I drove home and called my boss on the way. I told him I had soiled my clothes when I threw up on myself, because my dinner hadn’t agreed with me. I lied to him, but I couldn’t lie to my husband. He was home and I had to honestly tell him what had happened. There was no way to hide it. In fact, that wasn’t even the first time it had happened. It was just the first time I had to reveal it to another person and I couldn’t hide any longer and pretend it never happened.

This coupled with my sudden difficulty in climbing the front porch steps, prompted hubby to ask my family for help. He asked them to make me go to a doctor. He had tried and failed many times. I was certain I just needed a few days off and to lose a little weight. However, weightloss could not explain why I was suddenly having trouble writing a sentence or understanding what I read, when I read one.

I couldn’t spell certain words any longer. I couldn’t remember numbers. I would forget the topic, when I was in the middle of a conversation. I was a mess!

One day, my boss yelled at me. He blamed me for something I didn’t do and there was no way to prove otherwise. I took a few steps and hit the floor with incredible force. I felt strange when I climbed back up to my feet. I was in some kind of daze. I’m not sure how I drove home that night, but I did. I tried to read before bed, but the lines of the book I was reading seemed to run together. I finally gave up and went to bed.

On the next morning, the world looked so different. I couldn’t walk without leaning on the wall or the furniture. The left side of my face was dead like someone had drawn a line straight down the middle and cut half of it away. My speech was slurred. I could only focus my vision, if I covered up one eye. Either eye would work, but just not in unison. I thought I had a brain tumor or maybe a stroke. Which would be better?

To make a long story short, I was diagnosed with MS officially after 2 MRIs and a lumbar puncture. I was in such a deep fog that I wasn’t sure what questions to ask, so I can’t tell you how many lessions I have or where they are. I just know that they are there and my problems were not due to an inner ear infection, like I had wishfully asked my general practitioner. To his credit, he didn’t laugh in my half paralysed face.

The days that followed my diagnosis were life changing for me. I found out that my newlywed husband really does love me for better or worse, richer or poorer and in sickness and in health. He stands by me to this day, which is good, because I’m unsteady on my feet at times. He did something else, he prayed with me and I remember how he took my hand, wrinkled up his nose, and told my folks in a cute voice, “No matter what, I still loves her!”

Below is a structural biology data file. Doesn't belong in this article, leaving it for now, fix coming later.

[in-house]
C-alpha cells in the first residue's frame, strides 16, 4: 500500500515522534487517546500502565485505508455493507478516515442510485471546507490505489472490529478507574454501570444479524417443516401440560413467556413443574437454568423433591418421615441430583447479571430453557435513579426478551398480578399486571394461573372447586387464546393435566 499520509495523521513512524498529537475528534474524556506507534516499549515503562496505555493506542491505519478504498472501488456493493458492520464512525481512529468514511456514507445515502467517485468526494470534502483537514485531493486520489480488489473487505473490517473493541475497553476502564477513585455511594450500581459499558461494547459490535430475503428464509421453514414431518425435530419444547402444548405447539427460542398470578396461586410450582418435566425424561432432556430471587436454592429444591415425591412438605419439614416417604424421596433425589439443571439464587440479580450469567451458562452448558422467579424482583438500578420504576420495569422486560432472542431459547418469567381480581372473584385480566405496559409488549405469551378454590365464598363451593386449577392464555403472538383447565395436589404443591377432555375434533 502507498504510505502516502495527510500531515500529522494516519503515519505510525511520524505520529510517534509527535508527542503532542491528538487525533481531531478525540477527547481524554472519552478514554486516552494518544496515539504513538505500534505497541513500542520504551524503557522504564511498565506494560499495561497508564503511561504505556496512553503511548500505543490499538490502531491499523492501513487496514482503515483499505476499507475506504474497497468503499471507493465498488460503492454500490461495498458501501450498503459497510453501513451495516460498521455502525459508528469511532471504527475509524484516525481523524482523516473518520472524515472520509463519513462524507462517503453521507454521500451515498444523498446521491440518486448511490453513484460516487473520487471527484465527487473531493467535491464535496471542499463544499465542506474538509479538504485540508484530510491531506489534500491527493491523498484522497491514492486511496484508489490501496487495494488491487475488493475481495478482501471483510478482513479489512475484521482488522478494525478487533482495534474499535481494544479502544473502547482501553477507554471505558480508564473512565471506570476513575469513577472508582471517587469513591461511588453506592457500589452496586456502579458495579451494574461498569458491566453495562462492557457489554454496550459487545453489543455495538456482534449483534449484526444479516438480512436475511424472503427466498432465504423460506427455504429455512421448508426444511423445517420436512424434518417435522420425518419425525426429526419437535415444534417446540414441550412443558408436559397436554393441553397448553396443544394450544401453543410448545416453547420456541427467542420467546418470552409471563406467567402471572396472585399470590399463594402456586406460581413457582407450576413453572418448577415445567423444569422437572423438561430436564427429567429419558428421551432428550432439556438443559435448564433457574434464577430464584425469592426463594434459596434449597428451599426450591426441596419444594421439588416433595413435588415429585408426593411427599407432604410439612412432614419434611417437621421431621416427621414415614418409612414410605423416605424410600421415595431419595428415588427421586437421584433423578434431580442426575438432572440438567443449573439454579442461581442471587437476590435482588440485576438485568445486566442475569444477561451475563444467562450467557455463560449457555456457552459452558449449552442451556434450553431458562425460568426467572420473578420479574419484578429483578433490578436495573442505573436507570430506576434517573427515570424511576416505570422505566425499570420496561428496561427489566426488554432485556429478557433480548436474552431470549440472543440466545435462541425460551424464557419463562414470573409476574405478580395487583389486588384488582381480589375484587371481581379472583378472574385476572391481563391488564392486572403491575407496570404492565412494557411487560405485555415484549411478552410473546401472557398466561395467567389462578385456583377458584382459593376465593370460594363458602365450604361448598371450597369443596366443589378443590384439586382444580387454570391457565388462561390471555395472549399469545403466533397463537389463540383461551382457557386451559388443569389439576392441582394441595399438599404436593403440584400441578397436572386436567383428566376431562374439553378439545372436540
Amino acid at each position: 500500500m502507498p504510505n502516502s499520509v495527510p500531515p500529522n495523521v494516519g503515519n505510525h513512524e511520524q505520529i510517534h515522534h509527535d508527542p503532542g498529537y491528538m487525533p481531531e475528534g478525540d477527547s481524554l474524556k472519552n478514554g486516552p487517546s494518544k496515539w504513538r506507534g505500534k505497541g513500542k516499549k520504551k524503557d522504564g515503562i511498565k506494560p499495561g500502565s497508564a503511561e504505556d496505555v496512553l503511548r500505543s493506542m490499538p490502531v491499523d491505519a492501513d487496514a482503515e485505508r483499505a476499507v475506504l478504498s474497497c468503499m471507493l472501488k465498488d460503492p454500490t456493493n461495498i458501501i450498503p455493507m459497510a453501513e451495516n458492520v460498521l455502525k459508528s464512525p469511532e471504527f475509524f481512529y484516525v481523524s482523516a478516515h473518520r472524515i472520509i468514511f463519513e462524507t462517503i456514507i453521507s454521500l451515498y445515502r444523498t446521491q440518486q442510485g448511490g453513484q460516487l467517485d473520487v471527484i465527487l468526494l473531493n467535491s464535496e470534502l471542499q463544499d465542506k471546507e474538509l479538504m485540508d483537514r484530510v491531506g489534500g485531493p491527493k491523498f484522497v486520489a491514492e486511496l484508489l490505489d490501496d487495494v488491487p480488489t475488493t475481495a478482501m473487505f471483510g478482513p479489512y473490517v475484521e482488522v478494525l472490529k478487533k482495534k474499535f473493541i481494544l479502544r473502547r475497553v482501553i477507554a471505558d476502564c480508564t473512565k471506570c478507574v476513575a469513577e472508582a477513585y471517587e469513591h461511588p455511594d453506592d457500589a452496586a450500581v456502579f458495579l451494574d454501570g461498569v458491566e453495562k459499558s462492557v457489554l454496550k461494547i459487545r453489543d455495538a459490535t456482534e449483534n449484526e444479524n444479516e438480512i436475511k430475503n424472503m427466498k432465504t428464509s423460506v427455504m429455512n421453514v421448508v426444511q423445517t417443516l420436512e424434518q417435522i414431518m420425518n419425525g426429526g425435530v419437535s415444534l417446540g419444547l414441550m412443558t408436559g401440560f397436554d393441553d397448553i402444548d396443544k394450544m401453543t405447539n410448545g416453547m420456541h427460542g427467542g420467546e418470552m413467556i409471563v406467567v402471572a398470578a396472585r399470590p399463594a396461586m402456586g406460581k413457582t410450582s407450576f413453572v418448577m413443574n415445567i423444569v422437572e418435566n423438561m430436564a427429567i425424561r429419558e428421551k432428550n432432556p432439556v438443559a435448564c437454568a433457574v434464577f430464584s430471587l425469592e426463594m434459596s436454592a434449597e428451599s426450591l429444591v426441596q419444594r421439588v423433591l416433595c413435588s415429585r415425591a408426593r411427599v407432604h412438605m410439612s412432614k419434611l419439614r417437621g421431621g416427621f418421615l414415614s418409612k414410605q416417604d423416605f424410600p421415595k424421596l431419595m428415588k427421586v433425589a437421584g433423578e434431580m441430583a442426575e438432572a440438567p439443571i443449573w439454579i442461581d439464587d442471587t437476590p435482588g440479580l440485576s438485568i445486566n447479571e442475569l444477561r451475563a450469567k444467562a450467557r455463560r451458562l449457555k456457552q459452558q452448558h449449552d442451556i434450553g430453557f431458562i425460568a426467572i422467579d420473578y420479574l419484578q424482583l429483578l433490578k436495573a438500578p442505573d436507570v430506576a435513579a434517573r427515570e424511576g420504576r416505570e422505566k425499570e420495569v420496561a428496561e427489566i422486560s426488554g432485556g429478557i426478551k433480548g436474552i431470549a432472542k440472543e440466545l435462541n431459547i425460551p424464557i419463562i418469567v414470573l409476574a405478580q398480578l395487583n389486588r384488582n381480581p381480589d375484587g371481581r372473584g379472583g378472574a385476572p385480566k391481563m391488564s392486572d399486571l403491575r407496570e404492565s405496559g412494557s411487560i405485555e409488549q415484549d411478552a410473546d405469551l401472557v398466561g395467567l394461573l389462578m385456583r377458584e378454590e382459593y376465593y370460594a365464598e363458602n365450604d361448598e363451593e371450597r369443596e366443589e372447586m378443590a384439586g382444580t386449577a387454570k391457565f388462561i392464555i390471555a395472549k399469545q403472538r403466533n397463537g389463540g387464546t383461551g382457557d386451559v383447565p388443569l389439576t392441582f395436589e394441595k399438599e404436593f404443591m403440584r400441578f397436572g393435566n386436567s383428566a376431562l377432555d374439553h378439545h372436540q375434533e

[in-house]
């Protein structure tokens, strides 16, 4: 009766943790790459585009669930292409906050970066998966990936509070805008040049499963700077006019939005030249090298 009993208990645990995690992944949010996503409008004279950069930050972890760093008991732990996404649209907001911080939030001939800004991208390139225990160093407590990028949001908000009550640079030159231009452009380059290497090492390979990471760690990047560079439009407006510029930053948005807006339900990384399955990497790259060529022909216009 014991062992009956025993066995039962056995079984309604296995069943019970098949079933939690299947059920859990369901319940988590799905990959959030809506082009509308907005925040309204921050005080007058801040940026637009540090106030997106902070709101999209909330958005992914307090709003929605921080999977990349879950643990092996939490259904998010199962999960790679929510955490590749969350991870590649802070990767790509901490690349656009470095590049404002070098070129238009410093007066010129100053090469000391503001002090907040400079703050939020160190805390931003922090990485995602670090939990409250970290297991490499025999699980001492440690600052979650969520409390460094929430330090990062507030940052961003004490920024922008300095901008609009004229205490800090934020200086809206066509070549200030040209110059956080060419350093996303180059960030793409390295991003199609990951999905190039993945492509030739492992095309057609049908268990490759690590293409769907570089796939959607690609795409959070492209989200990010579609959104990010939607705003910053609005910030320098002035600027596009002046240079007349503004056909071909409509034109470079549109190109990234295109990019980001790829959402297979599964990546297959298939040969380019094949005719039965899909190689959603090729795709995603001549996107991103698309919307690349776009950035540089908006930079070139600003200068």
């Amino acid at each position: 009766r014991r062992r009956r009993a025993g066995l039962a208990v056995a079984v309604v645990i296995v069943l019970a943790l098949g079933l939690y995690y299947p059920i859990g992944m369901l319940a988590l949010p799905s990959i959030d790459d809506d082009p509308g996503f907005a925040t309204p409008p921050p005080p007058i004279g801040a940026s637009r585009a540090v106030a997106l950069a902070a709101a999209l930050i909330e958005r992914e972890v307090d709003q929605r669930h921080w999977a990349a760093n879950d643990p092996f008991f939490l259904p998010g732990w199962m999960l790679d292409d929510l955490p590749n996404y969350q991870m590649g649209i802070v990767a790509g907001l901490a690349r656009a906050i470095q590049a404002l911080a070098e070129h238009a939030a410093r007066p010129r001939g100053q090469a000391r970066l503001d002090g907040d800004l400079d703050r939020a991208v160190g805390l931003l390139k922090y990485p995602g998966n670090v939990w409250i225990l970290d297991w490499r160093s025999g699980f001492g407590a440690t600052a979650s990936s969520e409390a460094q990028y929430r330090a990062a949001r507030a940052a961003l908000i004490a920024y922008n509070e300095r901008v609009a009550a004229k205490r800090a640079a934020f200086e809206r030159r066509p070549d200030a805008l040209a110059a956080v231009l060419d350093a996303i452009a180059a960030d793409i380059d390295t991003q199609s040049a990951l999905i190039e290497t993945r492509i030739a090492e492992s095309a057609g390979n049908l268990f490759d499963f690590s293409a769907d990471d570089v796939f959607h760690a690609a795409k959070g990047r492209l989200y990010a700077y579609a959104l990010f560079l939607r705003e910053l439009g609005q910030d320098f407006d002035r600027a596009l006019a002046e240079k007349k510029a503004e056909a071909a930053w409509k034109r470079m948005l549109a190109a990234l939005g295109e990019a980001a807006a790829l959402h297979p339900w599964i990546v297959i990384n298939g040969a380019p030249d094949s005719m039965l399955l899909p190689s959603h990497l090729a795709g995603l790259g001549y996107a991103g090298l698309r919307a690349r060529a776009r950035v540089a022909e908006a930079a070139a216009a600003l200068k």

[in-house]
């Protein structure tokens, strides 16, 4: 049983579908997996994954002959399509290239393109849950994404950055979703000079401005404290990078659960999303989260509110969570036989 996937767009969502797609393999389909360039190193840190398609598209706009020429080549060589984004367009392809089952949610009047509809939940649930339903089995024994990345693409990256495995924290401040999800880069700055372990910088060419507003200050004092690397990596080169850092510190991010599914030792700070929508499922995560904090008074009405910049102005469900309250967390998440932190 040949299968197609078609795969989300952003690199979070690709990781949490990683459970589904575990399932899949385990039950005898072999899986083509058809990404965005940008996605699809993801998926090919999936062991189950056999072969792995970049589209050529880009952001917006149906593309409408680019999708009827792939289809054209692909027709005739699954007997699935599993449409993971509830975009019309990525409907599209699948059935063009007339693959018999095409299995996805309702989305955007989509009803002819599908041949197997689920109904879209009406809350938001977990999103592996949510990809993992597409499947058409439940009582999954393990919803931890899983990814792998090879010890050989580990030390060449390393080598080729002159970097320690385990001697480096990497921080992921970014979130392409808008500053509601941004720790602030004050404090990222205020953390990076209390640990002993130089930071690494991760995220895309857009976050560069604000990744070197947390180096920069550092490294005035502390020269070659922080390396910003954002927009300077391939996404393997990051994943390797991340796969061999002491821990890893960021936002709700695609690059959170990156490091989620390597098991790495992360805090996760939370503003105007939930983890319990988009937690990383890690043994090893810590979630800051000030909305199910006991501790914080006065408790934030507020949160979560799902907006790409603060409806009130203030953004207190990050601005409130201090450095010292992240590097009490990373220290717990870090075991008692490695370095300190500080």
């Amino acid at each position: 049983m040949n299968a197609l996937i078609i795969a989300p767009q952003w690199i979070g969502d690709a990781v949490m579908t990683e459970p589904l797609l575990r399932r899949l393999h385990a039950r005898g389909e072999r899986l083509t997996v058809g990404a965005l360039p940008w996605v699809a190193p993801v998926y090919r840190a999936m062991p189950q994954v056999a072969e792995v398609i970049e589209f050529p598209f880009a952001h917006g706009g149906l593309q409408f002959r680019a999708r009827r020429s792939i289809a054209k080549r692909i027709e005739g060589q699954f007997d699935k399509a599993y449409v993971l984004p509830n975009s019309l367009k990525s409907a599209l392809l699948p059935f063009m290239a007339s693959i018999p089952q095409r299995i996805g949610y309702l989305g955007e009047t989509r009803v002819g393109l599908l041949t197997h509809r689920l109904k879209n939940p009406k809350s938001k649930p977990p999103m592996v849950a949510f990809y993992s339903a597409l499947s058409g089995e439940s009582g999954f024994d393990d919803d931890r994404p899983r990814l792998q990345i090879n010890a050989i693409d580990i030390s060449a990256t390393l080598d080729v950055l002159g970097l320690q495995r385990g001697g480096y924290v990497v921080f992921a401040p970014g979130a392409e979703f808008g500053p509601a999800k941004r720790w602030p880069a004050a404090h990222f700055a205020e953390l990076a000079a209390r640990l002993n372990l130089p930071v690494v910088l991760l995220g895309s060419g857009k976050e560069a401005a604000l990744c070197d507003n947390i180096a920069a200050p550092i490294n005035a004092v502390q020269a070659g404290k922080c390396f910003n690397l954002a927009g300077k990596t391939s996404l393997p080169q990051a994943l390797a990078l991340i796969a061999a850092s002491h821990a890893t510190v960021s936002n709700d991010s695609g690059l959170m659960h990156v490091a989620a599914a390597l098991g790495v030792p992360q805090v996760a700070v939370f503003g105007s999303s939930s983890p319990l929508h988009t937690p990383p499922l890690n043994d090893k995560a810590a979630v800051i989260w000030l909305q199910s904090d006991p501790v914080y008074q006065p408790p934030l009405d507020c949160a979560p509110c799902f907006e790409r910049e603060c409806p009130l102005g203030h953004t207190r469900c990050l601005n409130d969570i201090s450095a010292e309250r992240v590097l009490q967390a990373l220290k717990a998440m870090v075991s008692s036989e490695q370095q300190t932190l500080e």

Here goes the big one! During the 2ND MRI, I heard a voice just as clear as day tell me that everything was going to be alright, if I would trust in Jesus Christ. I don’t even care if you believe me. It was more real than rain. I accepted His offer even if I didn’t deserve it. You know what? Everthing is alright! In fact, it is wonderful! Yes, the MS is lurking, but I’m doing pretty good for a mature woman who has the monster sclerosis. I’m not afraid.

In fact, I found blessing from the curse of it. In a contraversial fashion, I declined traditional meds to slow the progression, but I did except the steroids, which helped right some of the wrongs. I still can’t spell very well and forget about remembering numbers. There are other things also, but with loss there is sometimes a lot of gain.

I exchanged my young, flashy neurologist for an old geezer. The old geezer liked my attitude and he encouraged me to give vitamins and a better diet a shot, so I did. I also prayed that the Lord would take away my addiction to smoking and he did. I quit cold turkey and the smell of them makes me turn green now.

Best of all, my hubby and I became parents in our sort of old age. My husband told me to ditch the job. I left with dignity and no dancing. Sure I have my bad days and I sometimes get the blues, because I watch the news and I still have bills. However, life is good even with the monster lurking about. Jesus is great and I owe it all to Him.

A goal of mine is to never need a wheelchair.

Now, if you will excuse me, diaper duty calls. No, I’m not talking about adult diapers….yet. Avoiding those is yet another goal.

Many blessings to you all!

This article represents the opinions, thoughts, and experiences of the author; none of this content has been paid for by any advertiser. The MultipleSclerosis.net team does not recommend or endorse any products or treatments discussed herein. Learn more about how we maintain editorial integrity here.